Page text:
Learning to interpret ECGs is not easy – but there’s a world of help out there.
Authors: Bennett J, Rhee D, Wagh A, Pusic M, Tse AB.
Being able to efficiently and accurately read an ECG is an important yet very difficult skill to learn. Online resources can help you improve your abilities at any learner level; however, navigating the multitude of resources can be overwhelming. Our goal is to describe high yield online resources, point you towards robust educational social media, and introduce you to a new NYU-developed database of ECGs with over 80,000 ECGs for learners to practice, learn, and develop their ECG interpretation skills. Click here to view a table summary of the free ECG resources on the web today!
Online resources come in several formats.
There are four main types of resources:
- Web-page indices of conditions in which an alphabetical list of links connects to one or more representative examples of a given condition. For example:
- Pure didactics where the point is to learn the vocabulary and basic processes of ECG interpretation. For example:
- Searchable databases of ECGs. For example:
- Practice/Quiz Modes of ECGs. For example:
Social Media and ECG Learning:
Social media plays a large role in medical education. With widely accessible information and access to the opinions of innovators across many platforms, the landscape for ECG learning is visibly shifting. Twitter, for example, provides students with the ability to connect with respected clinician-educators as well as formulate questions and answers with other students. Below are some of the many ways that students can further their ECG skills outside the classroom.
- Amal Mattu
- Anand Swaminathan
- Shreya Trivedi
- John Larkin
- Stephen W. Smith
- Simon Mark Daley
- Haney Mallemat
- Smith’s ECG Blog
- John Larkin’s ECG Blog
- Amal Mattu’s Site (paid)
- Journal of Electrocardiology (on twitter)
- Core IM Twelve Lead Thursday
- Approach every ECG systematically. This helps to keep you organized early on. As you become more advanced, maintaining a systematic approach (rate, rhythm, axis, intervals, ST analysis/signs of ischemia) helps you avoid missing more subtle findings.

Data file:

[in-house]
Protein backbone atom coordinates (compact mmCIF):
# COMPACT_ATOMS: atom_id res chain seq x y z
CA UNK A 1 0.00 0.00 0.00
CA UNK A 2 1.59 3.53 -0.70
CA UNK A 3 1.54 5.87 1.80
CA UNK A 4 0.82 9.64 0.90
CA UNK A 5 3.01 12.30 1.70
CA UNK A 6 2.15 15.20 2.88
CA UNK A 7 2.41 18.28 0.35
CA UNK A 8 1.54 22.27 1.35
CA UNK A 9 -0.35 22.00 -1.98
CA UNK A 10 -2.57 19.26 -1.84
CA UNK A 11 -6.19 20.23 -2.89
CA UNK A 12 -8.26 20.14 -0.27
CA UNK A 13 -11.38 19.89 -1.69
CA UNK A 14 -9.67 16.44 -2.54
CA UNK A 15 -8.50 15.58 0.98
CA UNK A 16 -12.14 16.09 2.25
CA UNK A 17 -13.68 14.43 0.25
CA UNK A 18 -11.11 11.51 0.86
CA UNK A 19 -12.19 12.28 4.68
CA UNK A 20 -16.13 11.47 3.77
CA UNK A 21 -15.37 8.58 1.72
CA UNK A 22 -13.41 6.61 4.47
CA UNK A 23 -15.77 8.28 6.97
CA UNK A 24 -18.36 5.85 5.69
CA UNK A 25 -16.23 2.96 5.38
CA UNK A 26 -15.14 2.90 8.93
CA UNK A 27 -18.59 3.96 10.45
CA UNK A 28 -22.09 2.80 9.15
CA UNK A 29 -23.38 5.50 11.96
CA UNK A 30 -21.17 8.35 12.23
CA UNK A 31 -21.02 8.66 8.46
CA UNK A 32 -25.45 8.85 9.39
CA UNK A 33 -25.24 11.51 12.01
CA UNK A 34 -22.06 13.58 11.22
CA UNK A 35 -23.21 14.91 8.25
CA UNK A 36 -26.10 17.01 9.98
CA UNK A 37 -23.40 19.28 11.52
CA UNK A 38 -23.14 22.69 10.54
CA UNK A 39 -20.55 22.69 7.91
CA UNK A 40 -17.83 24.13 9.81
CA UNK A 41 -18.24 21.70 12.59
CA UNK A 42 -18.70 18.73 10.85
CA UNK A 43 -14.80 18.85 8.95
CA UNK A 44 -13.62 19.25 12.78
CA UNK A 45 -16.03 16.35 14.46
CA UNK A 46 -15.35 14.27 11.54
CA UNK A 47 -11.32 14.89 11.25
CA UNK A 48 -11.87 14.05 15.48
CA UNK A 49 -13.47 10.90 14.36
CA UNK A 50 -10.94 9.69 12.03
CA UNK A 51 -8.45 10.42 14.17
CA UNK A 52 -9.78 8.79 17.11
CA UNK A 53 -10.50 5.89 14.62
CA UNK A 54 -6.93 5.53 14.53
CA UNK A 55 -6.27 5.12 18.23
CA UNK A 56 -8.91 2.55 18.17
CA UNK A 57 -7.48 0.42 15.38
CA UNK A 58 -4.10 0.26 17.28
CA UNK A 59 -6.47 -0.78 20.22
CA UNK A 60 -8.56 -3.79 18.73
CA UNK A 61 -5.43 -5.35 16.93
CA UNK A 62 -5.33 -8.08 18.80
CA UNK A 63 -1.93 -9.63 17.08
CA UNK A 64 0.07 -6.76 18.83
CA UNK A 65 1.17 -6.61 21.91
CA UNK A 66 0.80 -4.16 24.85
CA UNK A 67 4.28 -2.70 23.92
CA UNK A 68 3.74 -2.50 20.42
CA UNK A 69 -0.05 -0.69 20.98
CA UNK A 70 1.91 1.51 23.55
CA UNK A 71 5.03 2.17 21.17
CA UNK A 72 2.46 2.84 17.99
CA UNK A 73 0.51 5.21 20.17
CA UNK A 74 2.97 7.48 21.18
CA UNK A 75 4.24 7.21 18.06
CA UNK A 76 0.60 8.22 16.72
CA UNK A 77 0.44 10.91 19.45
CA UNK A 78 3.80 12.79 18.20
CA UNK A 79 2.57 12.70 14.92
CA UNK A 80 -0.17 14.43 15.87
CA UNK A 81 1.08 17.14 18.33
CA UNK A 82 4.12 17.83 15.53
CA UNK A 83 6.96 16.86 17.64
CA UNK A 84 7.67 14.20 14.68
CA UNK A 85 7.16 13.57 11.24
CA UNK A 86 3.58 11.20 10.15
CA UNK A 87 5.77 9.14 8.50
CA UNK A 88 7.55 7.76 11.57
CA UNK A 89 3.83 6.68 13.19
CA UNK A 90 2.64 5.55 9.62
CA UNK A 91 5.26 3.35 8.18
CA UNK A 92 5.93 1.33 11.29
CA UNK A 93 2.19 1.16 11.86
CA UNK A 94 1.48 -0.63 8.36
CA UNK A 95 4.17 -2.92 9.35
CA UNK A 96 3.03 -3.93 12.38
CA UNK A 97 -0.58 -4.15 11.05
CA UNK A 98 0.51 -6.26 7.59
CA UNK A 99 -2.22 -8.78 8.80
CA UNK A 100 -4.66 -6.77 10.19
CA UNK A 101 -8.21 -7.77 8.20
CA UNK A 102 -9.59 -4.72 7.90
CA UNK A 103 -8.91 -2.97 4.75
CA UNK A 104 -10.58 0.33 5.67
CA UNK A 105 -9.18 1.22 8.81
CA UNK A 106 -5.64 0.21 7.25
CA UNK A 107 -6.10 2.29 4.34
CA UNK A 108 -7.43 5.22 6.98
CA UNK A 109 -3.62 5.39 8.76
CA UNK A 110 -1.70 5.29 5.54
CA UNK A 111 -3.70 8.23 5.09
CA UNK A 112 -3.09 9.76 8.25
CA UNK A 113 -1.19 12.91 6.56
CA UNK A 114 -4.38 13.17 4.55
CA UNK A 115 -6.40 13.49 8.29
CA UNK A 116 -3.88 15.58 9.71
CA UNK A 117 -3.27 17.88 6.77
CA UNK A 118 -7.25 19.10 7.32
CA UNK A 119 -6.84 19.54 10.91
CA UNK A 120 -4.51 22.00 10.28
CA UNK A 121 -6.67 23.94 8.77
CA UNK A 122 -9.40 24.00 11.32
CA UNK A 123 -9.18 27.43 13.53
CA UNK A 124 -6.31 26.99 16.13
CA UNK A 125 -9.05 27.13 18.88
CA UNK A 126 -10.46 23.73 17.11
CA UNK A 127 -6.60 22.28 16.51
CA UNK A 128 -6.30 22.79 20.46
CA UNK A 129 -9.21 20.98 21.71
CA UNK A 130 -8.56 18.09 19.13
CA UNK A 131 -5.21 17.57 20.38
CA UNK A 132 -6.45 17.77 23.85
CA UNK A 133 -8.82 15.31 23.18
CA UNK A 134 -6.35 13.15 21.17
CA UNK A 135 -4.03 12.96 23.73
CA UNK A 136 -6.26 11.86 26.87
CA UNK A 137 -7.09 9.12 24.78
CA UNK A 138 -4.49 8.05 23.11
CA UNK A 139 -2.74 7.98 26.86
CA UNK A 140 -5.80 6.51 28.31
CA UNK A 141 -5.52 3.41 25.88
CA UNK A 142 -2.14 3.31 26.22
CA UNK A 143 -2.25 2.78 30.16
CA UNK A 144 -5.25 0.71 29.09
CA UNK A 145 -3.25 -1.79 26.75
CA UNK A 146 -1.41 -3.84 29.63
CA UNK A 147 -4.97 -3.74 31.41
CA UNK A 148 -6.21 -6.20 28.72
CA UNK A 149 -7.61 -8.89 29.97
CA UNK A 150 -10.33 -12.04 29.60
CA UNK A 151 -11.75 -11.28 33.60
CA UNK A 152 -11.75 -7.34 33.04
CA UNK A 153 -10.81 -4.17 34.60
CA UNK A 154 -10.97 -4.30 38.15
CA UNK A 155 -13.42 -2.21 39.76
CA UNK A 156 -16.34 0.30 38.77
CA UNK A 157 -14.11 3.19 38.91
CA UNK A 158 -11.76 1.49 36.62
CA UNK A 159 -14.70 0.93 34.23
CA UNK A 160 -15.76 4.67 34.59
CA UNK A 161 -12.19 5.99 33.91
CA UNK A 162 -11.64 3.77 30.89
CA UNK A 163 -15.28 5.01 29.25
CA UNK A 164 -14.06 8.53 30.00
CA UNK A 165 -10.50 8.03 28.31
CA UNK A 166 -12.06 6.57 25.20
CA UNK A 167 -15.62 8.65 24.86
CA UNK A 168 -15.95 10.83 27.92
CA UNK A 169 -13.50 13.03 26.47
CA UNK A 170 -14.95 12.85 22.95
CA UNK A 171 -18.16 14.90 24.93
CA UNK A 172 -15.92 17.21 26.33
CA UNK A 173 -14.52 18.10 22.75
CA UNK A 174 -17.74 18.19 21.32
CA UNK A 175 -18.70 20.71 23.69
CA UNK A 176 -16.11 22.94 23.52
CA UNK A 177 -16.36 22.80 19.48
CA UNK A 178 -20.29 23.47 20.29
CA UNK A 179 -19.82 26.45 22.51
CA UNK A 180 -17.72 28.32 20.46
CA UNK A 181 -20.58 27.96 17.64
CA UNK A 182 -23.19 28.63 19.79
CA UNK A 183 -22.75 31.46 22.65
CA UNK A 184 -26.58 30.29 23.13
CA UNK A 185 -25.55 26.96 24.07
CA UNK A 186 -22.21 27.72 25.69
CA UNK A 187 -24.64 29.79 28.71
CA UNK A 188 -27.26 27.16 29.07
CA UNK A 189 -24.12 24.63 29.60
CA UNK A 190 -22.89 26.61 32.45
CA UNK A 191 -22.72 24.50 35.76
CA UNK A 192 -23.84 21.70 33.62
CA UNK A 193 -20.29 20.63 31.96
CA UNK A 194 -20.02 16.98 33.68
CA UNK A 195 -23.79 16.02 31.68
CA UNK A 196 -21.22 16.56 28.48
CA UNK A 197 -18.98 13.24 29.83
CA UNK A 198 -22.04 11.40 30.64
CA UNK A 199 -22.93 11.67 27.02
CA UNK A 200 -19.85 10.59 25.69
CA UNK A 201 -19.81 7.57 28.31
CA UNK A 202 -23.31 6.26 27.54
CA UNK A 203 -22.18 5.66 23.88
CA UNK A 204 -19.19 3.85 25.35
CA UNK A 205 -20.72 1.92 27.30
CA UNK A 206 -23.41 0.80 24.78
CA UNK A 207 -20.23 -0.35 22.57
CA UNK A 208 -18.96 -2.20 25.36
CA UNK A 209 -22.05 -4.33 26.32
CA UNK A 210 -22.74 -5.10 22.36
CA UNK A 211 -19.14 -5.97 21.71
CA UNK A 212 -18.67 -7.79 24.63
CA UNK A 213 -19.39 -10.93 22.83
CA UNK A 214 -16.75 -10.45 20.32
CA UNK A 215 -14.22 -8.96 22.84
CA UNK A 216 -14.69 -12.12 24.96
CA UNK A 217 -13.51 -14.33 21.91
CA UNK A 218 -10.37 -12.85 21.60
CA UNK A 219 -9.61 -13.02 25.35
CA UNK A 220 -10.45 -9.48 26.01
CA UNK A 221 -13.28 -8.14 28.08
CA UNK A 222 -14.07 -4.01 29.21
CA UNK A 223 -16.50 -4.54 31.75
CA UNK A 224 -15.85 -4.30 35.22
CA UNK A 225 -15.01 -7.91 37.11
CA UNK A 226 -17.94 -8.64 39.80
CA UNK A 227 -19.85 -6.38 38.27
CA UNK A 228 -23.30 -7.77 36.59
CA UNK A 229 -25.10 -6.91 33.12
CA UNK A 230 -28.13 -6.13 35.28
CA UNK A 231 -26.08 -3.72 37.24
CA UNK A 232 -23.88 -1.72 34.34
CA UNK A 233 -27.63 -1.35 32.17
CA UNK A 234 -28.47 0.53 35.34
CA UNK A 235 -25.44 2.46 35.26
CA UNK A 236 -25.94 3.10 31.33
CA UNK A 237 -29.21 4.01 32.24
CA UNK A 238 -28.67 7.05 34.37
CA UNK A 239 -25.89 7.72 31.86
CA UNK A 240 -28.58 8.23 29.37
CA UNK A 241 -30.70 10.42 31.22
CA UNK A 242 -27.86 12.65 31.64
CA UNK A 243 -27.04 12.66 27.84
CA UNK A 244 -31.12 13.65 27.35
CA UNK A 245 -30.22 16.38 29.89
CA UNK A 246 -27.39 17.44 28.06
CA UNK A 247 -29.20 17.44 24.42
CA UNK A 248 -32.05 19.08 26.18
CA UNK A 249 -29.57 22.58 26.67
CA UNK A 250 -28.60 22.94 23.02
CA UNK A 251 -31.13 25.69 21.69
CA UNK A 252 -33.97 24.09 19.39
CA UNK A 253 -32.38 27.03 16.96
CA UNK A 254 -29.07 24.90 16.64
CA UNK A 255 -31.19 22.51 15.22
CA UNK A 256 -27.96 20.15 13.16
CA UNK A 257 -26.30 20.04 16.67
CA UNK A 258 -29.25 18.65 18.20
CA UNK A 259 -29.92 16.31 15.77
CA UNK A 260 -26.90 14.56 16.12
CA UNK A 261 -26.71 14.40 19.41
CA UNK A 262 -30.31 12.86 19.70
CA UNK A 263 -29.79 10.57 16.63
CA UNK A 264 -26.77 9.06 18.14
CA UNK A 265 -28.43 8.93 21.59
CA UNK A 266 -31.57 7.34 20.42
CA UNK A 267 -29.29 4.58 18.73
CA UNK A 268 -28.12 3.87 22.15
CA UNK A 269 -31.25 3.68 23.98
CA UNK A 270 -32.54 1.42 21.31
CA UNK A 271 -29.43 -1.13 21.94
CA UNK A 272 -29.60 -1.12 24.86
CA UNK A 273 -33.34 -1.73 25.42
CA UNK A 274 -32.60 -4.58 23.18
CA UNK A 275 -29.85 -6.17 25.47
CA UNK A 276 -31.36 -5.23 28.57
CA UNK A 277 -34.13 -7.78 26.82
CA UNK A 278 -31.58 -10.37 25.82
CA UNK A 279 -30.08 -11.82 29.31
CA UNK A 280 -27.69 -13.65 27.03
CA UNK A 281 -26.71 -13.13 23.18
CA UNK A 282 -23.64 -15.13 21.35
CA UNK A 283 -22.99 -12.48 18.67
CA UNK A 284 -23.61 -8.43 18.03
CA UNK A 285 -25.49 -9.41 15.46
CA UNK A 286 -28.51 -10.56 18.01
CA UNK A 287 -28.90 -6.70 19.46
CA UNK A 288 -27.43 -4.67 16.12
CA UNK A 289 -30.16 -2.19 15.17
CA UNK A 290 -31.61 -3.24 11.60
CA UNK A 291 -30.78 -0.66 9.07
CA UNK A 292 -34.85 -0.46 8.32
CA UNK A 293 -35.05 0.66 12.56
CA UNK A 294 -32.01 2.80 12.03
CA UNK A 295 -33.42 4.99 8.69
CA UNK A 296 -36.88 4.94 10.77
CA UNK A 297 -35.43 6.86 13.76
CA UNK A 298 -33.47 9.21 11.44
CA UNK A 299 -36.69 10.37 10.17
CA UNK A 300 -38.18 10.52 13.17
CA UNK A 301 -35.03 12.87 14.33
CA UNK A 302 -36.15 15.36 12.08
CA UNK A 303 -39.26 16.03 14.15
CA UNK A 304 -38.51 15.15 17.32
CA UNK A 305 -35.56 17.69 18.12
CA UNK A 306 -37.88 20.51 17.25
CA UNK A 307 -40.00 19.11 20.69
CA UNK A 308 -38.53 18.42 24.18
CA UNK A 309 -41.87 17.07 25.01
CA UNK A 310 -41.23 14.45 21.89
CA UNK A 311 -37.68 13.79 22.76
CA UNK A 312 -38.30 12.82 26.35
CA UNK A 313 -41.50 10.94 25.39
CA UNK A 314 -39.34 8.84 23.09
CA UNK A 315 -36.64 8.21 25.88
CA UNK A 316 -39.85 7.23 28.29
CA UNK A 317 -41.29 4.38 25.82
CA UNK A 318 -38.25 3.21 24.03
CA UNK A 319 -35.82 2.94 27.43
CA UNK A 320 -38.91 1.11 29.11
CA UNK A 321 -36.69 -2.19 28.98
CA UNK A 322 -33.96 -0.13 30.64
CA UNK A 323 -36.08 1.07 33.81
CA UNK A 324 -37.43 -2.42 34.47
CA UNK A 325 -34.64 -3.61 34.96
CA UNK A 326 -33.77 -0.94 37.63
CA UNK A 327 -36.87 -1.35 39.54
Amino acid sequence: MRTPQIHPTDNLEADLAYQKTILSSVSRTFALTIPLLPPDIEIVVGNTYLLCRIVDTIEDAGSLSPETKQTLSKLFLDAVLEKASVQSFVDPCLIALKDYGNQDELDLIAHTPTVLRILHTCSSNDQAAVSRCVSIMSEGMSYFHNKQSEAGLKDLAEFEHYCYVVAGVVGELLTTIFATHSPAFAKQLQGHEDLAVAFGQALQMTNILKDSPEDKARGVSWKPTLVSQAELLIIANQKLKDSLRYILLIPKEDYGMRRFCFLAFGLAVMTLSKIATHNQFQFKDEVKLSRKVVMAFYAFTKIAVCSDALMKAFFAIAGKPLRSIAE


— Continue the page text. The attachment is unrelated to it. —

- Begin learning about core ECG findings such signs of STEMI, hyperkalemia, AV blocks, atrial fibrillation, LBBB, RBBB, LVH, etc. Keeping it simple at the start will prevent you from feeling overwhelmed early on. There are untold numbers of nuances to learn, so solidify a foundation of knowledge before approaching the rarer and more complicated cases and findings. For this we recommend beginning with didactic based websites:
- Next, build your knowledge base by learning about other pathologies. Do this slowly. Learn about new pathologies and findings from cases you see, from conference learning, from social media, from blogs, or from further exploration of the above didactic sites (e.g. Hypertrophic cardiomyopathy, Digoxin toxicity, TCA toxicity, WPW, Brugada, Sgarbossa criteria, etc.)
- As you learn new concepts, solidify them by practicing using practice sites such as:
- At some point you will begin to feel relatively comfortable identifying most common pathologies. When you get to this stage (likely after several years of steps 1-4), shift your focus towards seeking out rarer pathologies, more nuanced findings, and abnormal presentations of pathologies you know. This can be done using more advanced resources such as Dr. Smiths ECG blog, or Amal Mattu’s ECG weekly. Staying involved with social media is a good way to keep up to date on newer information and rarer findings.